Thanks for "listening." I'd love to hear what the Gorge has meant to you and your experiences there in a comment below.

Happy trails and thanks for visiting Pacific Northwest Seasons! In between blog posts, visit Pacific NW Seasons on FaceBook, Twitter, and Instagram for more Northwest photos and outdoors news.



JoJo said...

It's heartbreaking what happening out there in the western states with the fires. But I'm sure the green will start to show in a few years. The ashes make for good compost for the soil. Animals will drop seeds. Just wish you all could get the rain the southern USA got and is about to get.

jill said...

Thanks JoJo! Yes, we need some of that southern rain!

Marie said...

I share your great sadness and hopes that our gorge gems will not be too badly damaged.

Misha Henshaw said...

I love this post. I had heard of the Gorge but didn't know where or what it was until the summer I was supporting my father's thru-hike of the PCT. I drove down to Timberline in his station wagon with skis in the back, hiked in with supplies for him. We walked a while and then I made a decision to not ski but drive up to Hood River...a place I had heard of but never been. It was hot - August triple-digit hot. I found the Historic Highway and started driving in the afternoon stopping at waterfalls. At one point, I pulled over and blindly followed hikers up a narrow gorge, soon I was wading, soon I was swimming, eventually I was under Oneonta Falls and astonished. Multnomah was a discovery, Latourell, Horsetail, Shepherd's Dell. Afternoon faded and the entire Gorge turned electric orange. I watched the sun set from Crown Point and then and only then did I point the car north arriving back in Seattle sometime after midnight. That was the day I started wandering, exploring alone and on my own a priority in the business of everyday. My wedding pictures were shot in the Gorge. I have been back countless times; made systematic explorations up and down the Gorge, visited every waterfall I could find, every nook and cranny I could somehow get to. But that first afternoon........that was the afternoon the Columbia Gorge captured a big chunk of my heart - and I never let go.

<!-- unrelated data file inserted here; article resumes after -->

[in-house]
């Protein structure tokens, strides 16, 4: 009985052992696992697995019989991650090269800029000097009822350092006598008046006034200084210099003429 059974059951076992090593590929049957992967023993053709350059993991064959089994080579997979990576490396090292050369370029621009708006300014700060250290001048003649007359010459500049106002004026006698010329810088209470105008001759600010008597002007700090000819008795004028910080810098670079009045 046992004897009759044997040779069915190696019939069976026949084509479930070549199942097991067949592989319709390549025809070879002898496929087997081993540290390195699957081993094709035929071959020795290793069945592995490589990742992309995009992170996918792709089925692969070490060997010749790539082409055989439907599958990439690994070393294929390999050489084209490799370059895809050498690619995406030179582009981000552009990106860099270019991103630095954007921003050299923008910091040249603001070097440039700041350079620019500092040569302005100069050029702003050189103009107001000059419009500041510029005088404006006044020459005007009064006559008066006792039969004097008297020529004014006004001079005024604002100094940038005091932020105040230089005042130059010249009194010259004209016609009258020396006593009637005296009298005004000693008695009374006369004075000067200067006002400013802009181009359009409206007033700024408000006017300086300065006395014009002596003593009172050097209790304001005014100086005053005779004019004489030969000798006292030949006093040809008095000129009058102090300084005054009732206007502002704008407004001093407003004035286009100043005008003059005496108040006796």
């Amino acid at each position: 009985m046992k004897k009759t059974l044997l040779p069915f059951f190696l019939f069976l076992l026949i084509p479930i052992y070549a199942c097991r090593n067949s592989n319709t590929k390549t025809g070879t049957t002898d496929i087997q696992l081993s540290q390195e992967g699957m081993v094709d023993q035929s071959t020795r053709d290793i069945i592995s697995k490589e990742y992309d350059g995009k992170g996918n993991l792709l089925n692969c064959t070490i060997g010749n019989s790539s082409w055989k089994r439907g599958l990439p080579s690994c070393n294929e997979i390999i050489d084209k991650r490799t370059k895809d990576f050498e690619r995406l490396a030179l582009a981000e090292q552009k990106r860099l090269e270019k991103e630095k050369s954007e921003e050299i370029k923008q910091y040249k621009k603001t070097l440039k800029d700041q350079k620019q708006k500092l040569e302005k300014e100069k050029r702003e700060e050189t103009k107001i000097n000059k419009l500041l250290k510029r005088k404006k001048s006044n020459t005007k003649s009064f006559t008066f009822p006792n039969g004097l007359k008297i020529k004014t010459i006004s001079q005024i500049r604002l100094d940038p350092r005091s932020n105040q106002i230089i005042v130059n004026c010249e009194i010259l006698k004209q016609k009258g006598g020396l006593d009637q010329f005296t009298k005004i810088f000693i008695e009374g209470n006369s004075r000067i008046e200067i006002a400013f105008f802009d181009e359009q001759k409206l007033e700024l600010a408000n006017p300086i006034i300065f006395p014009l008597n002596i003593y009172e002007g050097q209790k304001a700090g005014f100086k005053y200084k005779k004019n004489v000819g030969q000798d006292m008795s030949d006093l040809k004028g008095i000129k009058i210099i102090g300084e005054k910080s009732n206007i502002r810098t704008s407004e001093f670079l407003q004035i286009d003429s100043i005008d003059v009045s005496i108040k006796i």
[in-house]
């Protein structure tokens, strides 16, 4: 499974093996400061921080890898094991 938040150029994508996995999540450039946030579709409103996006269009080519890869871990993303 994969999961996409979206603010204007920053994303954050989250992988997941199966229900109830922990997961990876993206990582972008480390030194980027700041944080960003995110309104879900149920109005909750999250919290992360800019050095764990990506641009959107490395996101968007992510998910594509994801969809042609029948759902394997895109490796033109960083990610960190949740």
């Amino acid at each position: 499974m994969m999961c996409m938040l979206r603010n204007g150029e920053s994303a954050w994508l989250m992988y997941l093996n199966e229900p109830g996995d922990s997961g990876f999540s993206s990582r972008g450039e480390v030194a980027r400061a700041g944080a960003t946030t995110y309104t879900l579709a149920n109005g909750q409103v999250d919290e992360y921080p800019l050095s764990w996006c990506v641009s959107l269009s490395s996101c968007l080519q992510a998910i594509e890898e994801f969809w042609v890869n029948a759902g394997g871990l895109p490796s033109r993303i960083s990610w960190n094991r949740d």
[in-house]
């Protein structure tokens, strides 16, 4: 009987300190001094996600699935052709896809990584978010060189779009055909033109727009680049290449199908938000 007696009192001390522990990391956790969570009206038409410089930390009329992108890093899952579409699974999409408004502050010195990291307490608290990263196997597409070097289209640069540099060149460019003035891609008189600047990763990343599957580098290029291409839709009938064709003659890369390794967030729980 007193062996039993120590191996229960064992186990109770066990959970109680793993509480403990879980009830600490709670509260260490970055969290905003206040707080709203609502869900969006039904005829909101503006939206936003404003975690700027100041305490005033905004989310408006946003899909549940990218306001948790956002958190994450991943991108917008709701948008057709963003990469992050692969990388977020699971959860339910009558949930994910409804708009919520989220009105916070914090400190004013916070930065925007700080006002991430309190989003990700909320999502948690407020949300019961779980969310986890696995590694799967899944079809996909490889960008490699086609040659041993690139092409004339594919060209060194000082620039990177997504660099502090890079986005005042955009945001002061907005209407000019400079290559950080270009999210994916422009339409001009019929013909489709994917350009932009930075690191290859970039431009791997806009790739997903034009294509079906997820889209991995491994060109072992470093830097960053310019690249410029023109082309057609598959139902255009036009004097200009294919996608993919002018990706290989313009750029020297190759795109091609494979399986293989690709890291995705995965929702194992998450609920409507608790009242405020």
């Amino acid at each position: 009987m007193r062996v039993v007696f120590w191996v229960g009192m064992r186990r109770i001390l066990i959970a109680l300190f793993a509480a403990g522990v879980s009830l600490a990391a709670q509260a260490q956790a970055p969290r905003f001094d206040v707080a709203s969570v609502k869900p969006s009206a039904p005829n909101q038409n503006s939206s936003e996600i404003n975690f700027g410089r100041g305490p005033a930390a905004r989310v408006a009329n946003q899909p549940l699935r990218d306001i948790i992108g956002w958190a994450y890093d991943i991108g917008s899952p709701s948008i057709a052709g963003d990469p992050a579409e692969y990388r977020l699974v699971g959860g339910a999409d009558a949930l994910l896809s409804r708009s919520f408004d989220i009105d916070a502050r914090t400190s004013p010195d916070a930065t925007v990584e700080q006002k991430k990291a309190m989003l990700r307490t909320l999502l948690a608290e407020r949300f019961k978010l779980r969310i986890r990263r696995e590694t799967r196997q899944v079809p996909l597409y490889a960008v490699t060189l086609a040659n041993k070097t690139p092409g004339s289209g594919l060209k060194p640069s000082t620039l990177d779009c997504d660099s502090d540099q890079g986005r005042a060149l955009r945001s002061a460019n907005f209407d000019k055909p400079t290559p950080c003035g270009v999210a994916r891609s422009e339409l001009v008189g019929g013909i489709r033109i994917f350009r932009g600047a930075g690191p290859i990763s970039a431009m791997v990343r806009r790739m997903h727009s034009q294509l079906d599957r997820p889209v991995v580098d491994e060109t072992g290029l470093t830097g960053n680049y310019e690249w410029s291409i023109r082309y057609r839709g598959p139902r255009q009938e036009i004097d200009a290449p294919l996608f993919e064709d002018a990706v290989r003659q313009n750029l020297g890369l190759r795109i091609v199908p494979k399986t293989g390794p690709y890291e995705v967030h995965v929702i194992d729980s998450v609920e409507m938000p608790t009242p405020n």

jill said...

Thanks Marie, I know you're feeling it too, especially since you are closer.

Misha, thanks for sharing your beautifully written comment. You've captured the wonder and awe so beautifully. Yes, a big chunk of my/our heart.

Anne said...

Thank heavens that water trumps fire and our beloved falls (my favorite Oneonta which is a spectacular surprise) can sustain pretty much whatever nature throws at it, hopefully. I am also worried about the rest of the fires all over the west and praying for at least a little rain which they say may come in the next 10 days or so. Incredible that we would have the wettest winter/spring ever then on its heels the hottest and most dry, dangerous summer ever here in the PNW. However watching the hurricanes in the south makes me realize that maybe we don't have the worst of what nature can dole out.

Anonymous said...

Jill, thanks for your heartfelt post about the Gorge. I've been there a number of times, always with the intent to go back. A few years ago, an old friend now living in California wanted to spend a few days in the Gorge. I picked her up at the Portland airport and we headed for the waterfalls. We did short hikes in showery weather, enjoying the lush greenery. Some years before that, I backpacked up the Eagle Creek trail in early April. It was a sunny day, and water dripped off the trailside cliff, spring flowers bloomed, and we exclaimed at the beauty. The fire makes me very sad. I didn't grow up exploring the Gorge like you did, but I still feel a loss.